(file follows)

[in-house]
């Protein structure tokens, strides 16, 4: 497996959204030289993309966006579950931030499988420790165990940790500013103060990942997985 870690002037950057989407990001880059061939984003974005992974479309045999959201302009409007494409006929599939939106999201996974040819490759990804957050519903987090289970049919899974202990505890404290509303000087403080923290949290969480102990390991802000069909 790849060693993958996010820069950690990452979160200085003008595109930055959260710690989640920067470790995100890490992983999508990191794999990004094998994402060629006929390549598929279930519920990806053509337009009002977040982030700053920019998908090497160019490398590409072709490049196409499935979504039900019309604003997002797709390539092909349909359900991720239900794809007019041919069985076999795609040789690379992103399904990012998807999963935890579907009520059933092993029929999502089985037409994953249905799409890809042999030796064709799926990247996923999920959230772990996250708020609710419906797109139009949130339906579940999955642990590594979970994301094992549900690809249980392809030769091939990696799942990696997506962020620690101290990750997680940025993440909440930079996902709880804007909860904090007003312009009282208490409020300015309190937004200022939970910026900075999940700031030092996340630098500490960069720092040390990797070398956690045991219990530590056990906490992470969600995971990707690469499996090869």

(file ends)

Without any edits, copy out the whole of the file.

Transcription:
[in-house]
């Protein structure tokens, strides 16, 4: 497996959204030289993309966006579950931030499988420790165990940790500013103060990942997985 870690002037950057989407990001880059061939984003974005992974479309045999959201302009409007494409006929599939939106999201996974040819490759990804957050519903987090289970049919899974202990505890404290509303000087403080923290949290969480102990390991802000069909 790849060693993958996010820069950690990452979160200085003008595109930055959260710690989640920067470790995100890490992983999508990191794999990004094998994402060629006929390549598929279930519920990806053509337009009002977040982030700053920019998908090497160019490398590409072709490049196409499935979504039900019309604003997002797709390539092909349909359900991720239900794809007019041919069985076999795609040789690379992103399904990012998807999963935890579907009520059933092993029929999502089985037409994953249905799409890809042999030796064709799926990247996923999920959230772990996250708020609710419906797109139009949130339906579940999955642990590594979970994301094992549900690809249980392809030769091939990696799942990696997506962020620690101290990750997680940025993440909440930079996902709880804007909860904090007003312009009282208490409020300015309190937004200022939970910026900075999940700031030092996340630098500490960069720092040390990797070398956690045991219990530590056990906490992470969600995971990707690469499996090869």